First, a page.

Friday, November 28, 2014

Candied Cherry Opera Fudge

Is it too early to start in on Christmas desserts? I'm usually a pretty staunch Christmas-must-wait-until-after-Thanksgiving type, so with Thanksgiving barely 24 hours behind us, I almost feel bad posting such a Christmas-y recipe. But not that bad, because Christmas desserts are the absolute best! This unique opera fudge is a Christmas recipe I've been wanting to try for ages, ever since I saw it featured in a Better Homes and Gardens December issue years ago. I had never heard of opera fudge and had no idea what it was, as compared to regular fudge. I just went along with my imagination and assumed it was some old-fashioned confection that used to be served at the opera. Visions of ladies in fancy ruffled dresses being served cherry fudge in their theater balconies danced in my head. 

But apparently, this is not the source of the name opera fudge. When I looked it up, I found that opera fudge is a candy originating in Lebanon, Pennsylvania--the authentic version is still sold and shipped from there. No one knows why it was named opera fudge, though there did used to be an opera house in the town in the late 1800s. As for the candy, it's technically not a fudge. (So no opera and no fudge...if it weren't so delicious, I think I'd be getting disappointed right about now.) In its most traditional form, it's a fondant made with heavy cream, then coated with chocolate. This candied cherry version, however, is chocolate-free, allowing the pretty red candied cherries to give it a visual pop to match its tangy-sweet taste. For me, it was fun to make something that turned out so festive-looking. If you stop by my house this Christmas season, I just might whip some out of my freezer (yes, it freezes well) and make you sample some!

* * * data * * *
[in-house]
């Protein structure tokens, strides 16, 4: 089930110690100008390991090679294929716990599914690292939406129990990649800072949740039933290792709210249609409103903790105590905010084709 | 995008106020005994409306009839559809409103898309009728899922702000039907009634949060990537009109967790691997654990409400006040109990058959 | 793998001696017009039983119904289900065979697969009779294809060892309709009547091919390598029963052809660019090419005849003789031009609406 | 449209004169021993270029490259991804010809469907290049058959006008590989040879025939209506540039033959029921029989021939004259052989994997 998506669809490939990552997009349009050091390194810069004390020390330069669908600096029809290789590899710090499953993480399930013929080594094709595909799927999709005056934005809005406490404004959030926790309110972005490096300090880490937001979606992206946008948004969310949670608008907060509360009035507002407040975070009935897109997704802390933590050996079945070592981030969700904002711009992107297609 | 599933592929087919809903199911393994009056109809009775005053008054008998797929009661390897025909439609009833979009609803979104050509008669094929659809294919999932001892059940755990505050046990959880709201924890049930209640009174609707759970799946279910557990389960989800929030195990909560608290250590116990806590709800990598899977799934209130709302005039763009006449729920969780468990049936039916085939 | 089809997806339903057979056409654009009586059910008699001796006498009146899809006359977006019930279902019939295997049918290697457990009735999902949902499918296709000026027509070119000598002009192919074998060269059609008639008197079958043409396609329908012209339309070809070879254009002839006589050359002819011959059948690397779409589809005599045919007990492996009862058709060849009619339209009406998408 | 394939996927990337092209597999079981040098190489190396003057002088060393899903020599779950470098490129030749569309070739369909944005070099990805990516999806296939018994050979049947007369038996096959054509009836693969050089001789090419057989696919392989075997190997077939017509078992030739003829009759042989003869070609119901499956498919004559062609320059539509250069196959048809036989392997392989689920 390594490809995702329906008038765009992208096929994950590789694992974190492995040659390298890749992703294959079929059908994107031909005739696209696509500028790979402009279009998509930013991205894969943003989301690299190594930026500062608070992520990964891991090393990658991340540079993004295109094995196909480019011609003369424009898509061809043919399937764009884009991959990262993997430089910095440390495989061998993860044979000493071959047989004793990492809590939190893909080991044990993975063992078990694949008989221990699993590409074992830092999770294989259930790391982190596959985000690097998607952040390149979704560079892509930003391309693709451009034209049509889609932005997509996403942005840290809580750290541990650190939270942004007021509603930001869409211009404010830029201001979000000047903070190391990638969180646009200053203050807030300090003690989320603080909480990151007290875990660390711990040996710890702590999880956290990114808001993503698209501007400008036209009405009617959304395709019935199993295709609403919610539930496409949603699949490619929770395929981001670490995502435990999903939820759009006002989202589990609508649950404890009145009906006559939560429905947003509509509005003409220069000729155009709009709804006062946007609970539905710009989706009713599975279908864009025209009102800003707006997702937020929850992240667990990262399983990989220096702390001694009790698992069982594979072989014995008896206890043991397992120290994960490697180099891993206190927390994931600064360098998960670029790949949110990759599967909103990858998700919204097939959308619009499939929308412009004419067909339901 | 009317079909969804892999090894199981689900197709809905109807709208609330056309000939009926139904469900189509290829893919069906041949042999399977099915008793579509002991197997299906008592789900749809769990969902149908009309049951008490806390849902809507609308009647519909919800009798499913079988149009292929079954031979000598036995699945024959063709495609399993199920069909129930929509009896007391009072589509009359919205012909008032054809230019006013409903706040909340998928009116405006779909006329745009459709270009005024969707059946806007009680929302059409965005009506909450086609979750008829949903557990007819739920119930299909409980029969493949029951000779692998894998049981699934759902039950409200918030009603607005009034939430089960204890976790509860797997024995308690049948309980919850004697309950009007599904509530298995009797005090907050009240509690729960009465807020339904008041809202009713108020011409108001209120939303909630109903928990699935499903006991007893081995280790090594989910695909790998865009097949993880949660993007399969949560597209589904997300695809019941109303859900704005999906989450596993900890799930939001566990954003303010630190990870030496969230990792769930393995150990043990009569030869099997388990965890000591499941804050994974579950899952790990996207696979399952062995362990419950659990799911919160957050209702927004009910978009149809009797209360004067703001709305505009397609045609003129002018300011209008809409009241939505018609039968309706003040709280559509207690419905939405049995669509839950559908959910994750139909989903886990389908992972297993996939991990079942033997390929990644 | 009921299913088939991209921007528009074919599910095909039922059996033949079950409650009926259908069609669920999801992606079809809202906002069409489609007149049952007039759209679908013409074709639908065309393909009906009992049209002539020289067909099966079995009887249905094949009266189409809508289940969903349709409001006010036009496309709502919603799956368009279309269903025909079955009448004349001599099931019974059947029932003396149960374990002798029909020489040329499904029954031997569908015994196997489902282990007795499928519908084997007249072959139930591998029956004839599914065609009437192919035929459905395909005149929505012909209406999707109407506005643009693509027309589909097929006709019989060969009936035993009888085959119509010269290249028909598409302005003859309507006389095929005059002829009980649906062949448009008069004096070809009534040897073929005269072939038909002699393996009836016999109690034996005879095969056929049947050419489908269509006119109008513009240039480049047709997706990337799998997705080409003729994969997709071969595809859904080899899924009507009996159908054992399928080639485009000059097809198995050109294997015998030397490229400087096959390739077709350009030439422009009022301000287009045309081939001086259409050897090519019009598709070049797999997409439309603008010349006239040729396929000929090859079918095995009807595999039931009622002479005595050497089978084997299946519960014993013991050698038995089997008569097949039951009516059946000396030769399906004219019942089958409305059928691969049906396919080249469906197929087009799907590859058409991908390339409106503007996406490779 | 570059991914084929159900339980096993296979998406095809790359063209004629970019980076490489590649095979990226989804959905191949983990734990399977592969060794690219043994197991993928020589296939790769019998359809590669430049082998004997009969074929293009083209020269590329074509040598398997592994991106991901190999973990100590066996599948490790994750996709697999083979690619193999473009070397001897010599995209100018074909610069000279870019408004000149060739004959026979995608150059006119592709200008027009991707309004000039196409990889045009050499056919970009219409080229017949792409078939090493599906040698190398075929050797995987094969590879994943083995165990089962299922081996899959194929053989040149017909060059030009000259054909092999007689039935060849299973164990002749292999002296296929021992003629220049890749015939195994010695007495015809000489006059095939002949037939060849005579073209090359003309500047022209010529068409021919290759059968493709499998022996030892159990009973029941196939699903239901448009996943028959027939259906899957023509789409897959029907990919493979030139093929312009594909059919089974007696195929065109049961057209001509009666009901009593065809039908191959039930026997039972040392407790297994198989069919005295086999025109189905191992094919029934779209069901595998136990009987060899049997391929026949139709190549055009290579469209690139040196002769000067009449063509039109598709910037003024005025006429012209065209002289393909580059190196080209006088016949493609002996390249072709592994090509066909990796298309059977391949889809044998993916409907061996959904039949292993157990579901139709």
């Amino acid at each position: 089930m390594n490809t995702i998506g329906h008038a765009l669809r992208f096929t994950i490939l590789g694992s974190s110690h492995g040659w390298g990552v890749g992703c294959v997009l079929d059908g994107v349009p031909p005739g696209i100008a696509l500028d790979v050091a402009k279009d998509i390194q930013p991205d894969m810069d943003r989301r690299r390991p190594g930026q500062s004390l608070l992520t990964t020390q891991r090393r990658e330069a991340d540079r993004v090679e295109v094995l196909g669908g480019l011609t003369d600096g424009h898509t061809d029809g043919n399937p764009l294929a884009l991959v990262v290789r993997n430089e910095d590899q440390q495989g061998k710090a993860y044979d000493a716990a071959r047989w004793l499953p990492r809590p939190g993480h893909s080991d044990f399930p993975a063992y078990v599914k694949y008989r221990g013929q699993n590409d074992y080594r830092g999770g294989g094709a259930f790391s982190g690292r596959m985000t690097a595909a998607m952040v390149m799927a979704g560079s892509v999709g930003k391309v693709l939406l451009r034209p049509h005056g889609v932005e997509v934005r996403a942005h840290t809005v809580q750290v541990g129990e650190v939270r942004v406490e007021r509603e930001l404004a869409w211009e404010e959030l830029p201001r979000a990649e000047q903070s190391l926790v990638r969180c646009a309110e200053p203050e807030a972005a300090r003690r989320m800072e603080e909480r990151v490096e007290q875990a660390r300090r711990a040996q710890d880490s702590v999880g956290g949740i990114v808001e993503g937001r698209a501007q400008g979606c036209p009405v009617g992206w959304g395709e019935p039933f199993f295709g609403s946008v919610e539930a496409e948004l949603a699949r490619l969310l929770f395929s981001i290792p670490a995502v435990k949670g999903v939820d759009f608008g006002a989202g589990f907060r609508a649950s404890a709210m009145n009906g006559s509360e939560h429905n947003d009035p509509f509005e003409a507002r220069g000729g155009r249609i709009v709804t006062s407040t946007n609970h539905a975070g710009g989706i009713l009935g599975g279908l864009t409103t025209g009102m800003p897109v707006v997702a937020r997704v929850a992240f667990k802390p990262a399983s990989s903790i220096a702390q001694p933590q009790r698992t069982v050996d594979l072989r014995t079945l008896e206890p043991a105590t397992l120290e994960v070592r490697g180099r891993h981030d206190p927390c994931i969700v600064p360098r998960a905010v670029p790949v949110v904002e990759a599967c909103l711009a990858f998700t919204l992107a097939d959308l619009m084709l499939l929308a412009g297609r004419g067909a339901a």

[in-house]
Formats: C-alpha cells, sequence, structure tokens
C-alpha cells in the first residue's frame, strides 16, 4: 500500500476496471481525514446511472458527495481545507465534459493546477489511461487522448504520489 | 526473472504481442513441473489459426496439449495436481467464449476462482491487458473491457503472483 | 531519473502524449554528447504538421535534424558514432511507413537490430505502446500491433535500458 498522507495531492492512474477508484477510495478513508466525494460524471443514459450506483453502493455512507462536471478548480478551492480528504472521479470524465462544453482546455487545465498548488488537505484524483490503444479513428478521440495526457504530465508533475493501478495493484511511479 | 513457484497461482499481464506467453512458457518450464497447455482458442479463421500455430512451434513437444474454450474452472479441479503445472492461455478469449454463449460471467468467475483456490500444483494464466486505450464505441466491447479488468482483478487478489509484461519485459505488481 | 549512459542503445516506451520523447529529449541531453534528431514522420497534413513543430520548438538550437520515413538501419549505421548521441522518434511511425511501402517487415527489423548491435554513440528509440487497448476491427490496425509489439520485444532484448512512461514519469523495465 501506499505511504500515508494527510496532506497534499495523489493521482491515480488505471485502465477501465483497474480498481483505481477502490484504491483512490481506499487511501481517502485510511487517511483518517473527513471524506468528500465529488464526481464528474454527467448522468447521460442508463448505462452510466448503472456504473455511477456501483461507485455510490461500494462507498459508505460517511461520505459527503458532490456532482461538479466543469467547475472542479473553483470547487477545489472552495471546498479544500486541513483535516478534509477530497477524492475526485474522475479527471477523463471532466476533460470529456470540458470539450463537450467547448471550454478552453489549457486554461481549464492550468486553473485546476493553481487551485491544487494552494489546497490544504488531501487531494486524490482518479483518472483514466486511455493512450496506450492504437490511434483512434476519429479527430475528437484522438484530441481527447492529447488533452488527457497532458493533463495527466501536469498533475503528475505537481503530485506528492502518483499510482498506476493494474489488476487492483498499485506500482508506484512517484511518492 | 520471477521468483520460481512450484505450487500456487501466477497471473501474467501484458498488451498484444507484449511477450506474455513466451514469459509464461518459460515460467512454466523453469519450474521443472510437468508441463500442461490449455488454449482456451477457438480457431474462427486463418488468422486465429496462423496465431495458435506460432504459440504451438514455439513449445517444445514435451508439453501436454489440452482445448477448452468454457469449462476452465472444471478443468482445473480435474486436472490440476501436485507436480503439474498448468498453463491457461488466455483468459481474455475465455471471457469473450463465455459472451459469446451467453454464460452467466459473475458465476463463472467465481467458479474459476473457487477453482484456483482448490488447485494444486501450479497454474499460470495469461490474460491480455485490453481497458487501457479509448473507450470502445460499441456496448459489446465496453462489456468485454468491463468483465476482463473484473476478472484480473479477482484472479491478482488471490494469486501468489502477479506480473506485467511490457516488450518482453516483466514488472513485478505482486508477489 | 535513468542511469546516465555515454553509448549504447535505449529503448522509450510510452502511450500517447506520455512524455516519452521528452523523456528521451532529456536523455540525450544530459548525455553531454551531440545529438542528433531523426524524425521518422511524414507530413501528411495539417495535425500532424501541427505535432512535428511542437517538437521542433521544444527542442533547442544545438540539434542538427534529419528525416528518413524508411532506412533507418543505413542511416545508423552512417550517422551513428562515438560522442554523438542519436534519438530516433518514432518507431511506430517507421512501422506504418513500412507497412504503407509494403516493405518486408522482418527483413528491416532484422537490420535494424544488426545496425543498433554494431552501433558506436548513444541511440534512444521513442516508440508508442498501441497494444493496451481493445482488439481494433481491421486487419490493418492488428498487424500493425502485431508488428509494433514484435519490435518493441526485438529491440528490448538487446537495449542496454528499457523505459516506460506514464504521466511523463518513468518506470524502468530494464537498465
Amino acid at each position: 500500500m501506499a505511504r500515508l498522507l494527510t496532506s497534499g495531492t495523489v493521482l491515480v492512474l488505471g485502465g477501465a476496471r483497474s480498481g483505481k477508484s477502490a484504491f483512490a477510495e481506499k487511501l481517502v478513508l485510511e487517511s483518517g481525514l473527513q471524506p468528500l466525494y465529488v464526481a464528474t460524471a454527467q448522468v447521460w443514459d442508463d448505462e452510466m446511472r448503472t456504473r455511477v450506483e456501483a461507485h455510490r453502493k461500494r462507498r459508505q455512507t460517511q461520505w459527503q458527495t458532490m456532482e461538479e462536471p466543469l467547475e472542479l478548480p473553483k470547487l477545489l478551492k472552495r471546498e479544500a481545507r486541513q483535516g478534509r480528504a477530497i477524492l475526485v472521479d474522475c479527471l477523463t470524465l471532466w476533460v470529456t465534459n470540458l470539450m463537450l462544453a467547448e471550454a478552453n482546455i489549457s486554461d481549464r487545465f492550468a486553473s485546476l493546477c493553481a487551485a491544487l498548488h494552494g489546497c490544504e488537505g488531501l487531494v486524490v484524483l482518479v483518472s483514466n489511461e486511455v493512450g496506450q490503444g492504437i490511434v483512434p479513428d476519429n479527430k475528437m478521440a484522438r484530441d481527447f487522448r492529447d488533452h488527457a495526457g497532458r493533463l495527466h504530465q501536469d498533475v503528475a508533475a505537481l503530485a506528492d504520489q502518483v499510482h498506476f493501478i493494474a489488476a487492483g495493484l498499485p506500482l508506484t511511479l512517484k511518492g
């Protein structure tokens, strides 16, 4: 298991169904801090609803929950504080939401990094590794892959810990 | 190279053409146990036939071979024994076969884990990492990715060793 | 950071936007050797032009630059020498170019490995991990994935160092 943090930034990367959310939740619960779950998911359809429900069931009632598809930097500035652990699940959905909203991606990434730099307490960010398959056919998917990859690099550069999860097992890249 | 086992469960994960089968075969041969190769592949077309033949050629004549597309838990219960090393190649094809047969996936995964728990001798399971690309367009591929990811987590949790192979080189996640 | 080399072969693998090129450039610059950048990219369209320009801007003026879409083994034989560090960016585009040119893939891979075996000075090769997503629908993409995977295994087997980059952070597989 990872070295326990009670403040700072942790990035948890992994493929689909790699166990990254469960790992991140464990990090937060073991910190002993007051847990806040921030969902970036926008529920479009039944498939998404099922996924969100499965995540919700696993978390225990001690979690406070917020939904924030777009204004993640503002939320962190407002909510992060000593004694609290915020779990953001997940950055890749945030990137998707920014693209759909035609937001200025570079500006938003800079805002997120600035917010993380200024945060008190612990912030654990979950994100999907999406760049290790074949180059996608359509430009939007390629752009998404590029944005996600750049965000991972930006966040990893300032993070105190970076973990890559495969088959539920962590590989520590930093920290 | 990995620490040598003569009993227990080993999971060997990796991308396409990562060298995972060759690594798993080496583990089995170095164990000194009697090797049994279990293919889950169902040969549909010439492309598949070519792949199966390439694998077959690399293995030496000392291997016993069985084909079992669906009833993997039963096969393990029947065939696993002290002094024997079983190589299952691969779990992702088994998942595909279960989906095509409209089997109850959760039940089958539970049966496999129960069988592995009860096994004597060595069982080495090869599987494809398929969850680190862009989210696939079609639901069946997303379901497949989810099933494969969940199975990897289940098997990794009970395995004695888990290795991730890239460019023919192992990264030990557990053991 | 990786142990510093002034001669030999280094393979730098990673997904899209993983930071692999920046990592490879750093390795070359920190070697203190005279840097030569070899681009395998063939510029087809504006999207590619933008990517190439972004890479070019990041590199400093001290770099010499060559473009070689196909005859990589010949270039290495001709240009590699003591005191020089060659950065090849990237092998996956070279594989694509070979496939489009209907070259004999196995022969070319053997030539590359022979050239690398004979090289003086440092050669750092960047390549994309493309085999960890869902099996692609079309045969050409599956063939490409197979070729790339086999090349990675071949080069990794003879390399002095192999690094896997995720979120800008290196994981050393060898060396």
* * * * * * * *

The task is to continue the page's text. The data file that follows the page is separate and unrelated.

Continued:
Candied Cherry Opera Fudge
(Adapted from Better Homes and Gardens)


3 1/2 c. sugar
1 c. milk
1 c. half-and-half
2 Tbsp. light corn syrup
1 tsp. salt
2 Tbsp. butter
2 tsp. vanilla
1 c. coarsely chopped candied red cherries


1. Line an 8 x 8 square pan with aluminum foil, extending foil over the edges of the pan. Spray with cooking spray and set aside.

2. Spray the inside of a large, heavy-bottomed saucepan with cooking spray. In the saucepan, combine sugar, milk, half-and-half, corn syrup, and salt. Cook over medium heat, stirring constantly, until sugar dissolves and mixture comes to a boil. Clip a candy thermometer onto the side of the pan. (Yes, you need a candy thermometer. Making an educated guess about temperature will be very difficult with this recipe.)

3. Continue boiling at a moderate, steady rate, stirring occasionally, until thermometer registers 236 degrees (soft ball stage--about 20 minutes). Adjust heat if necessary to maintain a steady boil.

4. Remove saucepan from heat. Add butter and vanilla but do not stir. Cool, without stirring, to 170 degrees (about 20 minutes). Remove thermometer from the pan and stir vigorously with a wooden spoon about 5 minutes. Add candied cherries and stir 1 more minute. Pour into prepared pan, spreading evenly. Let stand until firm. Use the foil to lift the fudge from the pan and cut with a sharp knife.

Makes 1 8 x 8 pan.

Saturday, November 22, 2014

The B.E.L.T.CH.